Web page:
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Author Topic: bitaddress.org DO NOT USE OLD SAVED JAVASCRIPT  (Read 1306 times)
ejhuff
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September 19, 2011, 01:17:39 PM
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DO NOT USE OLD SAVED JAVASCRIPT from bitaddress.org

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Bitcoin Forum > Bitcoin > Bitcoin Discussion > [ANN] bitaddress.org Safe JavaScript Bitcoin address/private key [BOUNTY 0.1BTC]

bitaddress.org is a nice well designed web page which you can "save as HTML" and use on an air-gapped system to generate and print bitcoin addresses and importable private keys.  However, it does not (yet) have a mechanism to provide bug notices to those people who downloaded a buggy version.  (At least, the page you download should display the version number prominently and recommend that you compare that version to the current online page).

The current version is not yet well-tested.  Earlier versions can cause loss of coins in fairly rare cases (it wasn't completely untested).

Also the page should attempt to download a picture (which would say "WARNING: your computer is still connected to the internet") with the alternate text saying "Your computer might be safely disconnected from the internet but check to make sure by trying to ping google.com.  Operating your web browser in offline mode is not enough for high-value wallets.  Be sure to reboot before reconnecting."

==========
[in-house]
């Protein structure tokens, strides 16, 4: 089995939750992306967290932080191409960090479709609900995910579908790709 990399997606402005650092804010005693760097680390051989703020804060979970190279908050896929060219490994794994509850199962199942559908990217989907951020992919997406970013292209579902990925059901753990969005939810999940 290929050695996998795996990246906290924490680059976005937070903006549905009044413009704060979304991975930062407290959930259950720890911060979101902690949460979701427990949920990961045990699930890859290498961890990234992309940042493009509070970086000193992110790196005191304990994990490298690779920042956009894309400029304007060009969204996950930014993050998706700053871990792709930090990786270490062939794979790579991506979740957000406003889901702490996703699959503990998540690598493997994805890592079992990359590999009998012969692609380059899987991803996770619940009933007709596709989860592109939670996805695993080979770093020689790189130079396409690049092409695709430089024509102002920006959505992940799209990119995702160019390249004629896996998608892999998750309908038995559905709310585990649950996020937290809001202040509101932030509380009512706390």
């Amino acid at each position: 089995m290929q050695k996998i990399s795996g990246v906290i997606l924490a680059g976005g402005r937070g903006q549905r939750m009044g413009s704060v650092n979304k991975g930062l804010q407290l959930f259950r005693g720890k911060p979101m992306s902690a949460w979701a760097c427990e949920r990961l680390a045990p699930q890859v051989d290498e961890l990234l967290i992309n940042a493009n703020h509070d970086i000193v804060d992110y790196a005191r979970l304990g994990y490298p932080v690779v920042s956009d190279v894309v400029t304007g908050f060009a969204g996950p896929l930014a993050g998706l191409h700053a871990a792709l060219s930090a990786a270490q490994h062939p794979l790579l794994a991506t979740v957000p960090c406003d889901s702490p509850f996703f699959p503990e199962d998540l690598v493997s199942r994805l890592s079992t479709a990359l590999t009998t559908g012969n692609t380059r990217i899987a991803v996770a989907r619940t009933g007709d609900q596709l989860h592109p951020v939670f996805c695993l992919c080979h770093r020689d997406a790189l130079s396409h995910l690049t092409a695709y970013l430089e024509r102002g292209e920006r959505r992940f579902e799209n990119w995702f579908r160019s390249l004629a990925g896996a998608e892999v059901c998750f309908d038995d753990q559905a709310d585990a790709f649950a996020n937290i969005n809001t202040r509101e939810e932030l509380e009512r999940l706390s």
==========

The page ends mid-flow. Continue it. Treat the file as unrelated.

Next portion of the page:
It should also provide a link to the official distro site for a bootable live flash drive image of a secure Linux which can run the page and which will never write anything on disk and will never connect to the internet.  (Providing the image itself on bitaddress.org would be nice but is not enough for the paranoid).

Or maybe there is a way to test if Windows is using a swap file?

And also it should include a text box where you can type in random text (such as a list of the cards from a shuffled deck or throws from some dice) which it hashes and XOR's against the random number it would otherwise use.

Additional testing should definitely include looking around on disk for the private key or the printed page in various browser cache files, history lists, and saved browser tab history.

Also you shouldn't print the page using a printer on a different system which might well write the postscript to disk...
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pointbiz
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December 02, 2011, 03:11:45 AM
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However, it does not (yet) have a mechanism to provide bug notices to those people who downloaded a buggy version.  (At least, the page you download should display the version number prominently and recommend that you compare that version to the current online page).
I like the idea of putting the version number in the file, I'll do it with the next version. You can compare it to the signed version history:
https://www.bitaddress.org/pgpsignedmsg.txt
You can also see which versions were taken offline because of critical bugs.

And also it should include a text box where you can type in random text (such as a list of the cards from a shuffled deck or throws from some dice) which it hashes and XOR's against the random number it would otherwise use.

There is a wallet details tab that you can use to view details of a private key. You can always modify a few characters of a hex private key to add some extra randomness.

Coder of: https://www.bitaddress.org      Thread
Open Source JavaScript Client-Side Bitcoin Wallet Generator
Donations: 1NiNja1bUmhSoTXozBRBEtR8LeF9TGbZBN   PGP
casascius
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December 02, 2011, 03:25:28 AM
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Since there has been a discussion about how Bitcoin addresses can be safely generated as the point sum of two public keys, you ought to consider making Bitaddress.org support creation of such addresses.  This has generated a lot of interest, and would be a relatively simple change.